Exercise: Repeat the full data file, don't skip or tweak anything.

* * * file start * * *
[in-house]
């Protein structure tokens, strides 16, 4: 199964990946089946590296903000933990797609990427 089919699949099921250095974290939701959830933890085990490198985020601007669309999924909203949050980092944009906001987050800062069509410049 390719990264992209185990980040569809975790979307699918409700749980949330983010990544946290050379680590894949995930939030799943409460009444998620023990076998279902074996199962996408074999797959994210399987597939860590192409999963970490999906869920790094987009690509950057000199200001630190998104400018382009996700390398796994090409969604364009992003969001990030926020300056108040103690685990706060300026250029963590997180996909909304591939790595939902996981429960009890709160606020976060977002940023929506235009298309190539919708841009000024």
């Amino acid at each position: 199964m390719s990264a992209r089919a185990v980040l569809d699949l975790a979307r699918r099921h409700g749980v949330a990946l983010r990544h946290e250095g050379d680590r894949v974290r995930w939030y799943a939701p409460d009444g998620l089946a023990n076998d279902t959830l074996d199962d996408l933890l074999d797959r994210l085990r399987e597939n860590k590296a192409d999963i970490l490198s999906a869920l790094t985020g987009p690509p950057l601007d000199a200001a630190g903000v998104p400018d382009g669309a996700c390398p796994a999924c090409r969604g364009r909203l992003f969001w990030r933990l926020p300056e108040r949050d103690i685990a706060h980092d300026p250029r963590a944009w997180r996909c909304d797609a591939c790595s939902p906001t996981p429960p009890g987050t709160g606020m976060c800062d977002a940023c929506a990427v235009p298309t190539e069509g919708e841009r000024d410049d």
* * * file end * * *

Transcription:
[in-house]
């Protein structure tokens, strides 16, 4: 199964990946089946590296903000933990797609990427 089919699949099921250095974290939701959830933890085990490198985020601007669309999924909203949050980092944009906001987050800062069509410049 390719990264992209185990980040569809975790979307699918409700749980949330983010990544946290050379680590894949995930939030799943409460009444998620023990076998279902074996199962996408074999797959994210399987597939860590192409999963970490999906869920790094987009690509950057000199200001630190998104400018382009996700390398796994090409969604364009992003969001990030926020300056108040103690685990706060300026250029963590997180996909909304591939790595939902996981429960009890709160606020976060977002940023929506235009298309190539919708841009000024």
């Amino acid at each position: 199964m390719s990264a992209r089919a185990v980040l569809d699949l975790a979307r699918r099921h409700g749980v949330a990946l983010r990544h946290e250095g050379d680590r894949v974290r995930w939030y799943a939701p409460d009444g998620l089946a023990n076998d279902t959830l074996d199962d996408l933890l074999d797959r994210l085990r399987e597939n860590k590296a192409d999963i970490l490198s999906a869920l790094t985020g987009p690509p950057l601007d000199a200001a630190g903000v998104p400018d382009g669309a996700c390398p796994a999924c090409r969604g364009r909203l992003f969001w990030r933990l926020p300056e108040r949050d103690i685990a706060h980092d300026p250029r963590a944009w997180r996909c909304d797609a591939c790595s939902p906001t996981p429960p009890g987050t709160g606020m976060c800062d977002a940023c929506a990427v235009p298309t190539e069509g919708e841009r000024d410049d």